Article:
Comparative and population genomic studies of Madagascar's extinct subfossil lemurs

Project: Research project

Project Details


Humans arrived to the island of Madagascar only approximately 2,300 years ago. Since that time, humans have affected the island's environment and its unique biodiversity through deforestation and hunting practices. As a result, many Malagasy animal species are at risk for extinction. For example, over 70% of the island's 100 species of lemurs, the primates of Madagascar, are considered Endangered or Critically Endangered by the International Union for the Conservation of Nature. In addition, from unmineralized skeletal remains, we know of at least 17 now-extinct 'subfossil' lemur species, some of which lived as recently as 500 years ago, or less. All of the extinct species were larger than every living lemur species, and some substantially so, up to the size of a male gorilla. This study aims to use ancient DNA methods and massively parallel sequencing technology for genetic studies of the extinct subfossil lemur species, and to make genetic comparisons between the extinct and living lemur species. These comparisons are important for understanding the history of the extinct species themselves, but also for broadening our understanding of the history of human-environment interactions on Madagascar and for identifying primary lemur extinction risk factors - knowledge which may influence the prioritization of conservation efforts for the still surviving lemur species. Researchers will sample bone and teeth from subfossil lemur skeletons to extract DNA and sequence complete mitochondrial genomes from single individuals of 14 of the 17 extinct subfossil lemur species, as well as from population samples of seven of these species. For comparative purposes, the researchers also will sequence complete mitochondrial genomes from populations of 10 living lemur species.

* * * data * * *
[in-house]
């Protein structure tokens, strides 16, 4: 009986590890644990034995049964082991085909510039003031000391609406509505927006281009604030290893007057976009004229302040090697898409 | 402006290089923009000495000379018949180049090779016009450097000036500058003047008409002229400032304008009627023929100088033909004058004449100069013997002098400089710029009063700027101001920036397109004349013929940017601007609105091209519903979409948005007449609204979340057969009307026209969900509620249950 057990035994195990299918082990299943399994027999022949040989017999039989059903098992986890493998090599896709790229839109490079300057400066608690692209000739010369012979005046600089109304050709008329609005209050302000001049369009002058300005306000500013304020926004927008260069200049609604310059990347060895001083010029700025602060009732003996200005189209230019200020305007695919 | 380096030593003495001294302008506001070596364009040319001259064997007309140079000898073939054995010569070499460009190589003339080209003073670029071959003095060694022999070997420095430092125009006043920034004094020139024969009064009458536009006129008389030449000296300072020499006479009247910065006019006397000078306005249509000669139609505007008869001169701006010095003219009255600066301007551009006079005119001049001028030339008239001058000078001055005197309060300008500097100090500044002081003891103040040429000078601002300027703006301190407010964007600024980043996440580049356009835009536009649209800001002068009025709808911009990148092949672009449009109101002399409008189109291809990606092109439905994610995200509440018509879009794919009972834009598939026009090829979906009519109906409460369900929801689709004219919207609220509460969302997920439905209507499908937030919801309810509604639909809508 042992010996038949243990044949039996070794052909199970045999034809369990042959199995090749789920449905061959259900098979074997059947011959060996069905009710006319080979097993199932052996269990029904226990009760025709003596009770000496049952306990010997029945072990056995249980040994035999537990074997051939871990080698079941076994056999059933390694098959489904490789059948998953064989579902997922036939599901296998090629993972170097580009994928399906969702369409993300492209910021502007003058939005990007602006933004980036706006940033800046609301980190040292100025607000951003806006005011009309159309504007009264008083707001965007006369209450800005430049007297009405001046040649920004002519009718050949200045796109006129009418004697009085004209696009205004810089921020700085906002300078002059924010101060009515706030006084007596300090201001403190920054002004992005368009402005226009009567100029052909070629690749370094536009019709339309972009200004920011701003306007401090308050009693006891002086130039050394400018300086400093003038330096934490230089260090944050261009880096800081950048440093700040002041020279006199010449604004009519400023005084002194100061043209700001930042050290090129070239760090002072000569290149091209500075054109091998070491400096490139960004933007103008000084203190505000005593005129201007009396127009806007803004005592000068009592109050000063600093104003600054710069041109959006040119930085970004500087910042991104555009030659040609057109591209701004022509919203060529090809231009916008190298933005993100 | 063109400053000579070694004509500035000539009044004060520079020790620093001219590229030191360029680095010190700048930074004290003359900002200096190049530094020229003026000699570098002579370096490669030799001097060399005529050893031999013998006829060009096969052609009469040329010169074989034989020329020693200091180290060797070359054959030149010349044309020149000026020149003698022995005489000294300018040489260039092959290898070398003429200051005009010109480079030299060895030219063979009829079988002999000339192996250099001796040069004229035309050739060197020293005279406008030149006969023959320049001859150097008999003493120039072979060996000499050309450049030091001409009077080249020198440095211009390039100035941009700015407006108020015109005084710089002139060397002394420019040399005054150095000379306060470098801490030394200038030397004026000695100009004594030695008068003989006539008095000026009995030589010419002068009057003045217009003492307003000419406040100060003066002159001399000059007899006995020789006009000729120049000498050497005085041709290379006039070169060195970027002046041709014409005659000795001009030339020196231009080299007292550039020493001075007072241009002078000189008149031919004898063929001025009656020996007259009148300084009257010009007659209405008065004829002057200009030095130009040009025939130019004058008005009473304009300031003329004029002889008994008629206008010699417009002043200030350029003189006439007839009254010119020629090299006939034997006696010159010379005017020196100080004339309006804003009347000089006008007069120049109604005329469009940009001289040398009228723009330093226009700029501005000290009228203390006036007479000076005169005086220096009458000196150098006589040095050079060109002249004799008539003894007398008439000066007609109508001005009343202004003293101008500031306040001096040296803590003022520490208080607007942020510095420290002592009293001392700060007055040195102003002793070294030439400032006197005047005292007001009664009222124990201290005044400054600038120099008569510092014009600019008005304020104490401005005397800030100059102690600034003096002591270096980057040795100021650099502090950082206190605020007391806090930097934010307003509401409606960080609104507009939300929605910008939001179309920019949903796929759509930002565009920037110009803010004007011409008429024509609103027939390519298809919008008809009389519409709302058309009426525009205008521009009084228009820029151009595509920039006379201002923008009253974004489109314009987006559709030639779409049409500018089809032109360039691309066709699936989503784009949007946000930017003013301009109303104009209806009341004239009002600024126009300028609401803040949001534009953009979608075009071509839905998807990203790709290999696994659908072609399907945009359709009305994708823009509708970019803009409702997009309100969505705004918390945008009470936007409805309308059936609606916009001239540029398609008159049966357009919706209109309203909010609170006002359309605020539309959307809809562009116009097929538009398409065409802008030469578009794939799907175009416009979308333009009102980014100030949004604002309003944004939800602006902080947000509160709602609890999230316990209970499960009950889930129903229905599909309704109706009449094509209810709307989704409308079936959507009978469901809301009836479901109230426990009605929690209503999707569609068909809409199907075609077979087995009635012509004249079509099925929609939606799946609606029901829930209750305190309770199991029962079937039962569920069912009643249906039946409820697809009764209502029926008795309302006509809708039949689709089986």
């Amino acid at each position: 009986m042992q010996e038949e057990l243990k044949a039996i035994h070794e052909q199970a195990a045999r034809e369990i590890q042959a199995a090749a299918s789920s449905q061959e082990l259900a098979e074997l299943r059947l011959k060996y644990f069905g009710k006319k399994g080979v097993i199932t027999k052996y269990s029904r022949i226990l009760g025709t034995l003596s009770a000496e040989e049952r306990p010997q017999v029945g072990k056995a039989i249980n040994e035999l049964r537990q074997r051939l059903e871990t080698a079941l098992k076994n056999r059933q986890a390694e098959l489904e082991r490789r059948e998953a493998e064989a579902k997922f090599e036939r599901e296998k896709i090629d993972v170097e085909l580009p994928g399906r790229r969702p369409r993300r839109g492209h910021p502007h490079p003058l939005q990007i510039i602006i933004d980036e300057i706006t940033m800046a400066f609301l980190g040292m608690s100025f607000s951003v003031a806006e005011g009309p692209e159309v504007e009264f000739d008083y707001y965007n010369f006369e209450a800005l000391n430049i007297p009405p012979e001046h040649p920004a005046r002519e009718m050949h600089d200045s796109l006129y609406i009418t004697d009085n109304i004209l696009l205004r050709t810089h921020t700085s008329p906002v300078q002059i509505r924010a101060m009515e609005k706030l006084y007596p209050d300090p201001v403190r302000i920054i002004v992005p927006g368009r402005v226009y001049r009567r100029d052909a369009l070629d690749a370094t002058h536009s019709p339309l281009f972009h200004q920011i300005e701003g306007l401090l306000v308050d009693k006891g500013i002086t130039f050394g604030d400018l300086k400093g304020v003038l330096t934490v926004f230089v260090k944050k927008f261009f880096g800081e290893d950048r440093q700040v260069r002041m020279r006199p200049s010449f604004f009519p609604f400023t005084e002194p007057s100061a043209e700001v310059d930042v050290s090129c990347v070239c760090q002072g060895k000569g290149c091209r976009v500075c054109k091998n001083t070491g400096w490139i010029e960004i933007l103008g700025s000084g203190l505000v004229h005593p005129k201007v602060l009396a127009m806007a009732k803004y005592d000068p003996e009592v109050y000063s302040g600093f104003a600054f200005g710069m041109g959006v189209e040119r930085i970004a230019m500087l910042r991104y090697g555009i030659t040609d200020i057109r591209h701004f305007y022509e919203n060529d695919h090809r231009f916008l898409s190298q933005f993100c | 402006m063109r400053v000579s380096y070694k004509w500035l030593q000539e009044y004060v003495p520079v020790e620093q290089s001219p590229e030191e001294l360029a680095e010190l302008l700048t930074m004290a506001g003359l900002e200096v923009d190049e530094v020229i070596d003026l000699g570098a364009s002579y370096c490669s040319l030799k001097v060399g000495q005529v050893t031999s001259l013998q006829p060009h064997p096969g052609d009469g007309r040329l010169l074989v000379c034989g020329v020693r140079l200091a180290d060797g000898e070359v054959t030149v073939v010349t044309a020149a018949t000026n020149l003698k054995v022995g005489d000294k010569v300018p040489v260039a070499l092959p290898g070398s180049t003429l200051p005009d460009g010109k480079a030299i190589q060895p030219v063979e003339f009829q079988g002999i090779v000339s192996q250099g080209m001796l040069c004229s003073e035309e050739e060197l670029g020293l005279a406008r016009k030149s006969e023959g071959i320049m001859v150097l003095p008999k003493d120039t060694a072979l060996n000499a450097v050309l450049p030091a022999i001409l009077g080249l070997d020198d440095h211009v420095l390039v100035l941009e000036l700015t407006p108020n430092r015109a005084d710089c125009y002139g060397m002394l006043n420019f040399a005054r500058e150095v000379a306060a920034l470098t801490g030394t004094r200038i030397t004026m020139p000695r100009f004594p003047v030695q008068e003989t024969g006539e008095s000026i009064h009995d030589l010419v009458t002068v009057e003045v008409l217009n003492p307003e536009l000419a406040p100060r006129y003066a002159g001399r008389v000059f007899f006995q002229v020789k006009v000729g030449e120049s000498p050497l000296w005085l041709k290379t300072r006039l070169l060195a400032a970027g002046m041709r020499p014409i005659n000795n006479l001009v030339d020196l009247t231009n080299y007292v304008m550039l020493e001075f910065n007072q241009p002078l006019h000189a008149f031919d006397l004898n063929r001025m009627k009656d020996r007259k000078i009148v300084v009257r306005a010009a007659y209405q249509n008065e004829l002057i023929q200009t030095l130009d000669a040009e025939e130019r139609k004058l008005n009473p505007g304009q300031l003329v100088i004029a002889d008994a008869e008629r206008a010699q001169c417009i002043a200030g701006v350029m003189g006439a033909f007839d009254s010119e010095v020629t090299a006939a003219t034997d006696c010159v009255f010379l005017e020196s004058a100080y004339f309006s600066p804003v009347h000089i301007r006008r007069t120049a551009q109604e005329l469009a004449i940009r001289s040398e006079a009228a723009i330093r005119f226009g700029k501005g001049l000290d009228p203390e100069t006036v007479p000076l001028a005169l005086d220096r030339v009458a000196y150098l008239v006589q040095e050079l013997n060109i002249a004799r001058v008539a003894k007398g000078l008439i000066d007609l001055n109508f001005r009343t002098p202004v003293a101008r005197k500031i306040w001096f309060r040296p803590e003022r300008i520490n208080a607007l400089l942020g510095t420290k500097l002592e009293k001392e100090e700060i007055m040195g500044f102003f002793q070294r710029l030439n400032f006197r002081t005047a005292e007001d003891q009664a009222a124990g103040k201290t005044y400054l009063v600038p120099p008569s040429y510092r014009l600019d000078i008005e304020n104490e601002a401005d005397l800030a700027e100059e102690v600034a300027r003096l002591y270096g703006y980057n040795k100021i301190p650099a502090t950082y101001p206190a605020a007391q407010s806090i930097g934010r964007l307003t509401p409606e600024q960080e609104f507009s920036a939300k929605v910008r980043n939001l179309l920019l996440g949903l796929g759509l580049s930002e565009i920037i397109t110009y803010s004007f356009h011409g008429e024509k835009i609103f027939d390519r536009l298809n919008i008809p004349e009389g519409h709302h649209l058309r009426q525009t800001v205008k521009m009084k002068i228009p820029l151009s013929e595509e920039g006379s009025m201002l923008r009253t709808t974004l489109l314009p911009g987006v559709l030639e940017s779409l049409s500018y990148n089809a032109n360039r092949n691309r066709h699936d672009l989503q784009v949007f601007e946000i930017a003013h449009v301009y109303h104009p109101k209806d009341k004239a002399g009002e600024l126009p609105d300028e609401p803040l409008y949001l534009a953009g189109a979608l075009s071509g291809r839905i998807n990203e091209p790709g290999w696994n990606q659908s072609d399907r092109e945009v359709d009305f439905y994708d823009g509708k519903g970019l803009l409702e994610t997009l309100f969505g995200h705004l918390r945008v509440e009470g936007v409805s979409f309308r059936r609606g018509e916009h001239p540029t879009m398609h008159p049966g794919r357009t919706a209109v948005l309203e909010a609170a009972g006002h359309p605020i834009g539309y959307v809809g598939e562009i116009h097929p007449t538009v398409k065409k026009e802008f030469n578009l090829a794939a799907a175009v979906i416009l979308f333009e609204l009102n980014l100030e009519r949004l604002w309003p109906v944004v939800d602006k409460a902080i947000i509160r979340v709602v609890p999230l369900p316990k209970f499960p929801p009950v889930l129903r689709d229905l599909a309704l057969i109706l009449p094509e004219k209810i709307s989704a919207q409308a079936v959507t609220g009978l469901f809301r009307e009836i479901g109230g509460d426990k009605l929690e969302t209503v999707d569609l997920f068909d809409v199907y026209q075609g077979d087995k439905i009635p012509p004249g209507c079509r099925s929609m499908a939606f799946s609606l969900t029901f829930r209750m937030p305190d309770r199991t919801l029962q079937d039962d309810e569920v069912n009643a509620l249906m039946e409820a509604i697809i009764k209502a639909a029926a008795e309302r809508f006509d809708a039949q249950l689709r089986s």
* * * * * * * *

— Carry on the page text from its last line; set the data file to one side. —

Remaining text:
The proposed research will involve international collaborations between US academic institutions and the University of Antananarivo in Madagascar. This work will provide extensive training for both US and Malagasy graduate students, and will help build the capacity for genomics data analysis in Madagascar. In addition to the primary scientific publications resulting from this work, the conservation implications of the study will be summarized in an article submitted to the open access journal Madagascar Conservation & Development, facilitating broad dissemination of the conservation significance of the research results.

Effective start/end date8/1/137/31/17


  • National Science Foundation: $292,832.00


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